1 Nephi 4:8-9 — LeGrand Baker — Sword of Laban

1 Nephi 4:8-9 

9 And I beheld his sword, and I drew it forth from the sheath thereof; and the hilt thereof was of pure gold, and the workmanship thereof was exceedingly fine, and I saw that the blade thereof was of the most precious steel.

When Nephi found Laban drunk and lying by the side of the road, in the gutter, the first thing he tells us is that he removed the sword from its sheath and examined it. That is just what one would expect a boy to do. It was an extraordinary ceremonial sword— designed for beauty rather than for the rigors of war. The hilt was pure gold, but it was the blade that impressed the boy the most—“ I saw that the blade thereof was of the most precious steel.”

Nephi’s describing the blade that way may tell us more about Laban, and about Laban’s relationship with Lehi, than any other information we have.

When Nephi was older, he became an accomplished metal worker, but at this time he was “exceedingly young” (1 Nephi 2:16)—probably only 13 or 14 years old.{1} That is old enough for a boy to be well acquainted with the weapons used by military personnel in a garrison city, but a bit young to have sufficient metallurgy skills to be able to recognize “the most precious steel,” especially if such steel was rarely seen. It is more likely that his description of the sword came not from his knowledge of steel but rather from his prior knowledge of the sword itself. If the sword was an ancient ceremonial sword, it was also a most precious family heirloom, and if Nephi were a member of the family, the boy would probably have been more aware of that sword than he was of any other item in the treasury. Now, our question is: In 600 B.C., what was “the most precious steel”?

The Iron Age is usually considered to be from about 1000 to 500 B.C.—that is, from about the time of King David’s reign to a hundred years after Lehi left Jerusalem. There is archaeological evidence of iron before 1000 B.C., but it was not until then that the Greeks started to use it for their weapons. After that, iron weapons and iron tools became more common.

The advantage of iron over bronze was that an iron blade was almost unbreakable. However, ancient smelting techniques could only produce wrought iron, which was very strong but not hard enough for a sword to hold a sharp edge. It was not until just after 670 B.C. that Egyptians learned how to use the process of case-hardening to improve the edges of their tools and weapons. Seventy years is long enough for the Egyptians to have shared either the technology or the advanced weapons with their Jewish allies.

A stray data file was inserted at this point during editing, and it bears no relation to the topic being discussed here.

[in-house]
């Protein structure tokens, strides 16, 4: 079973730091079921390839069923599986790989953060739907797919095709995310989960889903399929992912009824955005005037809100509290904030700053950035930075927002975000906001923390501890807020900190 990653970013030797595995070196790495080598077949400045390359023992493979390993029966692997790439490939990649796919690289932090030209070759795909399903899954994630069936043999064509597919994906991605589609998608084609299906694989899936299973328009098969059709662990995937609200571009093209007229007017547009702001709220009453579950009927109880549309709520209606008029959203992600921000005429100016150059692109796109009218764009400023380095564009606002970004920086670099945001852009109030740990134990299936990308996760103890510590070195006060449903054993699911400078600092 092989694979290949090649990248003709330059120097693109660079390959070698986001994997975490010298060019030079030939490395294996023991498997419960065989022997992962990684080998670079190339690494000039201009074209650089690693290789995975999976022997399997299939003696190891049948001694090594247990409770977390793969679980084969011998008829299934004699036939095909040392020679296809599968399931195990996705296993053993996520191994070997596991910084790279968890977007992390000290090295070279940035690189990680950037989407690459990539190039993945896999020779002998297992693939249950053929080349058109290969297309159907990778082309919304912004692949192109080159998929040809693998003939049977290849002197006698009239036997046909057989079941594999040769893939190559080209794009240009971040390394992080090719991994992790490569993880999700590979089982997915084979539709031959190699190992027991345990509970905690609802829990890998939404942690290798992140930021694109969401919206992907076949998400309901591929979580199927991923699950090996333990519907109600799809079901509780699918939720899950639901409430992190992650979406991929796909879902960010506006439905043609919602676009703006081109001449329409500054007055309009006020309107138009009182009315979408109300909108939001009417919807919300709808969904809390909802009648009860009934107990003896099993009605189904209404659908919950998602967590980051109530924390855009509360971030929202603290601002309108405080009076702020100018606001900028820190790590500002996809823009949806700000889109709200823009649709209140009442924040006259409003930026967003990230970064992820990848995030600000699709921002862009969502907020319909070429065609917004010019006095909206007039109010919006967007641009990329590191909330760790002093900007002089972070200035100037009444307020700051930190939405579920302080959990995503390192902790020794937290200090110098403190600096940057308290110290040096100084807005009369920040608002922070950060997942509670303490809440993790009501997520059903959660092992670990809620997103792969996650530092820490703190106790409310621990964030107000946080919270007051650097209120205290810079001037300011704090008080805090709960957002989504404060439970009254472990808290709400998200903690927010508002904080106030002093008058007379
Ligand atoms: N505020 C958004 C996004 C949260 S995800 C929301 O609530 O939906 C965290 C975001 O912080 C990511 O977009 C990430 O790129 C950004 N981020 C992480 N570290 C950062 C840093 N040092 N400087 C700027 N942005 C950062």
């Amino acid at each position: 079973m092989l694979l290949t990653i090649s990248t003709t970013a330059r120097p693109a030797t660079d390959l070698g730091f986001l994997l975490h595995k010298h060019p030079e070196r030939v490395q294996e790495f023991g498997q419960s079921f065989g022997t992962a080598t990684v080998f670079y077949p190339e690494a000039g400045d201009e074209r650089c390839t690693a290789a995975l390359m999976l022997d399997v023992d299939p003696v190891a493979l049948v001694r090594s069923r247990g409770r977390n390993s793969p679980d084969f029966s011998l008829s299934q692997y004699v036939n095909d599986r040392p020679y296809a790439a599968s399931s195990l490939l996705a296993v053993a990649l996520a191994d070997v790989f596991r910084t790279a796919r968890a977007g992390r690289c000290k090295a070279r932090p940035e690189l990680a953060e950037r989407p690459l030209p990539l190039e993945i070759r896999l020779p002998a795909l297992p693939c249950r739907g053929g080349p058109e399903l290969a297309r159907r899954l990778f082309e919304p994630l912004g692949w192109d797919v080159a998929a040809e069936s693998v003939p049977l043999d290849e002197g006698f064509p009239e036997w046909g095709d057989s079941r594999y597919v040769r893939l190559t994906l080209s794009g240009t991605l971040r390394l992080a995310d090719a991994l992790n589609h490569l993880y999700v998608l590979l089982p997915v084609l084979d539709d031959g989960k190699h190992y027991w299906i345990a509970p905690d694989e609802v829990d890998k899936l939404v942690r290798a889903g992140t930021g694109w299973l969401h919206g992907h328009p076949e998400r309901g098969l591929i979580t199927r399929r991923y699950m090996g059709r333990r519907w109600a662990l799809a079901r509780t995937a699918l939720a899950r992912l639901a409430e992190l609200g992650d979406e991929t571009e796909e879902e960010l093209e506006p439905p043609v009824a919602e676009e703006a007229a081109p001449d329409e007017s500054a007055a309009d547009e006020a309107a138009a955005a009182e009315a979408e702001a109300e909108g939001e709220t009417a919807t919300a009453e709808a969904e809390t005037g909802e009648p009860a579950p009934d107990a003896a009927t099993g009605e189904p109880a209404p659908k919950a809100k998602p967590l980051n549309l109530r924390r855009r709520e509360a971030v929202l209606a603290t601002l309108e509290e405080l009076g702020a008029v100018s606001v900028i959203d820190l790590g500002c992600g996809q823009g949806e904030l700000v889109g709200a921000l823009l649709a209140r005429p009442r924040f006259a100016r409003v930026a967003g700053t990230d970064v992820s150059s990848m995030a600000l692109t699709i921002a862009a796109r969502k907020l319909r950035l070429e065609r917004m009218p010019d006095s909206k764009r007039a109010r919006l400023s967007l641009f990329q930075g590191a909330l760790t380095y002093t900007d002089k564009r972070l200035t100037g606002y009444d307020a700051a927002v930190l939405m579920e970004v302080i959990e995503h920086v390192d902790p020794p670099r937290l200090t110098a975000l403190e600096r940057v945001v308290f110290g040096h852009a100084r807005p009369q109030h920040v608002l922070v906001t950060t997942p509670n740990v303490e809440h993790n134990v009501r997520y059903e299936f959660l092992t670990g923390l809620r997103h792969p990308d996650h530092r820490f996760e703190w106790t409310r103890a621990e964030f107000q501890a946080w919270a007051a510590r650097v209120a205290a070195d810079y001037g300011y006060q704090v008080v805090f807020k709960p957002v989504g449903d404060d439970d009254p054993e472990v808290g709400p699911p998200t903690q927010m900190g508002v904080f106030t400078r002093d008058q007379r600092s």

Case hardening is a way of working carbon into the surface of the iron by placing the blade in a sealed jar along with some material containing carbon, usually animal hide or bone, and keeping it red hot until the bone or hide became carbon. During this process a small quantity of the carbon gases infused into the surface of the hot iron, in effect transforming that surface into steel. After the appropriate time the iron was quenched to cool it. The result was a weapon with a high-carbon surface that would keep a sharp edge, with an interior that was still strong iron.

Given the military alliance that Judah had with Egypt, we can be sure that the typical sword for a Jewish military commander would have been made of case-hardened Egyptian steel. But we can also be safe in assuming that such swords had become rather common among the Jewish military. Swords made this way were excellent fighting weapons, but they were not “the most precious steel.”

The famous, beautifully patterned Damascus steel, which, because of its name, is often associated with the ancient world, was not invented until about the ninth century A.D., just before the beginning of the Crusades. So Damascus steel could not have been what Nephi was talking about.

It is unlikely that Nephi would have described a case-hardened blade made in Egypt as “the most precious steel,” when in fact it was not. The most precious steel literally fell from the heavens, and was considered to have been a gift from the gods.

Such steel has a high nickel content and comes to the earth as a meteorite. Because of its scarcity, origin, and extraordinary quality, steel made from meteorites was reserved for implements whose purpose was sacred—either ornamental or ceremonial. A full-size sword blade made of such exceedingly rare material would certainly have been described as “the most precious steel,” and its hilt, most appropriately, would have been made of pure gold.